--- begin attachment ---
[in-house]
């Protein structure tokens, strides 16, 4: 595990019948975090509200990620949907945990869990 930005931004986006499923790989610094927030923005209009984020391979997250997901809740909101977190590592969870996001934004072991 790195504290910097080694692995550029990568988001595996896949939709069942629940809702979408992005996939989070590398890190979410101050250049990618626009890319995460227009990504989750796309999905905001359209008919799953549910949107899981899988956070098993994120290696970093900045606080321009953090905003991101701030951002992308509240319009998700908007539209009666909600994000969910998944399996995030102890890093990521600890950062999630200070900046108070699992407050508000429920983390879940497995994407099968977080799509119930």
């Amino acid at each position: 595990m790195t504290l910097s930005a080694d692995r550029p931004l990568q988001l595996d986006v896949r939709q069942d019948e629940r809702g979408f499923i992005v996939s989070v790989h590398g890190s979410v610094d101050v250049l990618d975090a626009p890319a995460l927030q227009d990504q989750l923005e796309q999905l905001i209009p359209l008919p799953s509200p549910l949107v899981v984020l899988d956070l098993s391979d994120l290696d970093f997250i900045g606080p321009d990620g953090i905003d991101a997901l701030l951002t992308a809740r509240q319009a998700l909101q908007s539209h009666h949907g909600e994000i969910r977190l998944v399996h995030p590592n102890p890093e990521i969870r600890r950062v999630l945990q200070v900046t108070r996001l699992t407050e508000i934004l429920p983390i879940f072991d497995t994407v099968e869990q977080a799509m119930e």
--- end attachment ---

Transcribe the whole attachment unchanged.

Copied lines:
[in-house]
């Protein structure tokens, strides 16, 4: 595990019948975090509200990620949907945990869990 930005931004986006499923790989610094927030923005209009984020391979997250997901809740909101977190590592969870996001934004072991 790195504290910097080694692995550029990568988001595996896949939709069942629940809702979408992005996939989070590398890190979410101050250049990618626009890319995460227009990504989750796309999905905001359209008919799953549910949107899981899988956070098993994120290696970093900045606080321009953090905003991101701030951002992308509240319009998700908007539209009666909600994000969910998944399996995030102890890093990521600890950062999630200070900046108070699992407050508000429920983390879940497995994407099968977080799509119930």
């Amino acid at each position: 595990m790195t504290l910097s930005a080694d692995r550029p931004l990568q988001l595996d986006v896949r939709q069942d019948e629940r809702g979408f499923i992005v996939s989070v790989h590398g890190s979410v610094d101050v250049l990618d975090a626009p890319a995460l927030q227009d990504q989750l923005e796309q999905l905001i209009p359209l008919p799953s509200p549910l949107v899981v984020l899988d956070l098993s391979d994120l290696d970093f997250i900045g606080p321009d990620g953090i905003d991101a997901l701030l951002t992308a809740r509240q319009a998700l909101q908007s539209h009666h949907g909600e994000i969910r977190l998944v399996h995030p590592n102890p890093e990521i969870r600890r950062v999630l945990q200070v900046t108070r996001l699992t407050e508000i934004l429920p983390i879940f072991d497995t994407v099968e869990q977080a799509m119930e």